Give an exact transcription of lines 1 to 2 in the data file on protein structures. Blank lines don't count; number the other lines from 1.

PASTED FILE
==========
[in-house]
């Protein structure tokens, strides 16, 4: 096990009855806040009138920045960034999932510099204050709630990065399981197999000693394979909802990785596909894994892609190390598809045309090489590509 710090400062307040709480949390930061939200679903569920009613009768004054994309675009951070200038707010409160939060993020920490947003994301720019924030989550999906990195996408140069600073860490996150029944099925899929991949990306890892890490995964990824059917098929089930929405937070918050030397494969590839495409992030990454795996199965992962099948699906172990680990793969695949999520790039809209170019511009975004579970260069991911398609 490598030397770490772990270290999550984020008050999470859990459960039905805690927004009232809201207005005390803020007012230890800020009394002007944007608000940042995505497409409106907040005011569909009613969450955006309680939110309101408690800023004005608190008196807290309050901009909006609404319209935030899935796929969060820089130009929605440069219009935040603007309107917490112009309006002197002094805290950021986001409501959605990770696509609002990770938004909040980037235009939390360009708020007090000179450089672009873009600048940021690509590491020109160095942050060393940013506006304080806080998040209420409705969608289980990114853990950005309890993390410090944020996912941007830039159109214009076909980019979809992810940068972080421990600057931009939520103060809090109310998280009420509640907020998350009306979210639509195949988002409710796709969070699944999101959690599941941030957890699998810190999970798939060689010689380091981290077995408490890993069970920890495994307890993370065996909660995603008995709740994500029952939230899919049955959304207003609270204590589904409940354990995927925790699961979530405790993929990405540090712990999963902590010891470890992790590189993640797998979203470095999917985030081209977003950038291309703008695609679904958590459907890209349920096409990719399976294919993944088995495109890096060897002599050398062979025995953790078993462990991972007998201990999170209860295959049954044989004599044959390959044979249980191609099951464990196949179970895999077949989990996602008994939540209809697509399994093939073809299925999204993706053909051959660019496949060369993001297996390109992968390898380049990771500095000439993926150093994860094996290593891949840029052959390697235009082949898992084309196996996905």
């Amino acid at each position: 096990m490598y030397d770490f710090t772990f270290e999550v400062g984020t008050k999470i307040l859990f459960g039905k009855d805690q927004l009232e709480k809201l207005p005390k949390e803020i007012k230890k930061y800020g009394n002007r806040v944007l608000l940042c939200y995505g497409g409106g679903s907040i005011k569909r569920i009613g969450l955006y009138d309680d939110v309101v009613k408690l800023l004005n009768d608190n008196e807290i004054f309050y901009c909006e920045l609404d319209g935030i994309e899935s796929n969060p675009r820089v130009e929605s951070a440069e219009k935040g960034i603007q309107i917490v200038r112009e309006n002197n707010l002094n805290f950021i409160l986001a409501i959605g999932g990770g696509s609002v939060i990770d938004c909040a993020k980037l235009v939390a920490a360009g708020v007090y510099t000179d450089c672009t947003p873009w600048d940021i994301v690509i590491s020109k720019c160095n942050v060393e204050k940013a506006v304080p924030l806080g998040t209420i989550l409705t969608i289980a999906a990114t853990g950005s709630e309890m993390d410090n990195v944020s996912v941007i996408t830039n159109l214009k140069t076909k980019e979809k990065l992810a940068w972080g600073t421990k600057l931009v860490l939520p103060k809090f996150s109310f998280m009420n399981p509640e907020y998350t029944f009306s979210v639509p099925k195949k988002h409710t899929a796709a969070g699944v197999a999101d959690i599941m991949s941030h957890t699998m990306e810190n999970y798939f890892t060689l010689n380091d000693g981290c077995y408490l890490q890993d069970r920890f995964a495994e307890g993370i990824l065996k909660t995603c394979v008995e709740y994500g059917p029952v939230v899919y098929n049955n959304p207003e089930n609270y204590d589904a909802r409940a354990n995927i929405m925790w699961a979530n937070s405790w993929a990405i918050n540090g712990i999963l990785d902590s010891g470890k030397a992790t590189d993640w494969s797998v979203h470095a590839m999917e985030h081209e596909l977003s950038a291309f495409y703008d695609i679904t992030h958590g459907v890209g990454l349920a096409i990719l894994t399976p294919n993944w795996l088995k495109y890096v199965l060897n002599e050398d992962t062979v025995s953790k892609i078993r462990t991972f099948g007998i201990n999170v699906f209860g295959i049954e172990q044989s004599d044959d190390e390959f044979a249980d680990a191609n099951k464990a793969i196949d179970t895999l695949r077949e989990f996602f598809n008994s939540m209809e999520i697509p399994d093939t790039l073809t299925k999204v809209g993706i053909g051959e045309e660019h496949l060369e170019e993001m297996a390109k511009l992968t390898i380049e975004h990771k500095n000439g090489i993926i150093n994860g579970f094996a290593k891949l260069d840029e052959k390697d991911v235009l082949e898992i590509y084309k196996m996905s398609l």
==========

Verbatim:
[in-house]
């Protein structure tokens, strides 16, 4: 096990009855806040009138920045960034999932510099204050709630990065399981197999000693394979909802990785596909894994892609190390598809045309090489590509 710090400062307040709480949390930061939200679903569920009613009768004054994309675009951070200038707010409160939060993020920490947003994301720019924030989550999906990195996408140069600073860490996150029944099925899929991949990306890892890490995964990824059917098929089930929405937070918050030397494969590839495409992030990454795996199965992962099948699906172990680990793969695949999520790039809209170019511009975004579970260069991911398609 490598030397770490772990270290999550984020008050999470859990459960039905805690927004009232809201207005005390803020007012230890800020009394002007944007608000940042995505497409409106907040005011569909009613969450955006309680939110309101408690800023004005608190008196807290309050901009909006609404319209935030899935796929969060820089130009929605440069219009935040603007309107917490112009309006002197002094805290950021986001409501959605990770696509609002990770938004909040980037235009939390360009708020007090000179450089672009873009600048940021690509590491020109160095942050060393940013506006304080806080998040209420409705969608289980990114853990950005309890993390410090944020996912941007830039159109214009076909980019979809992810940068972080421990600057931009939520103060809090109310998280009420509640907020998350009306979210639509195949988002409710796709969070699944999101959690599941941030957890699998810190999970798939060689010689380091981290077995408490890993069970920890495994307890993370065996909660995603008995709740994500029952939230899919049955959304207003609270204590589904409940354990995927925790699961979530405790993929990405540090712990999963902590010891470890992790590189993640797998979203470095999917985030081209977003950038291309703008695609679904958590459907890209349920096409990719399976294919993944088995495109890096060897002599050398062979025995953790078993462990991972007998201990999170209860295959049954044989004599044959390959044979249980191609099951464990196949179970895999077949989990996602008994939540209809697509399994093939073809299925999204993706053909051959660019496949060369993001297996390109992968390898380049990771500095000439993926150093994860094996290593891949840029052959390697235009082949898992084309196996996905």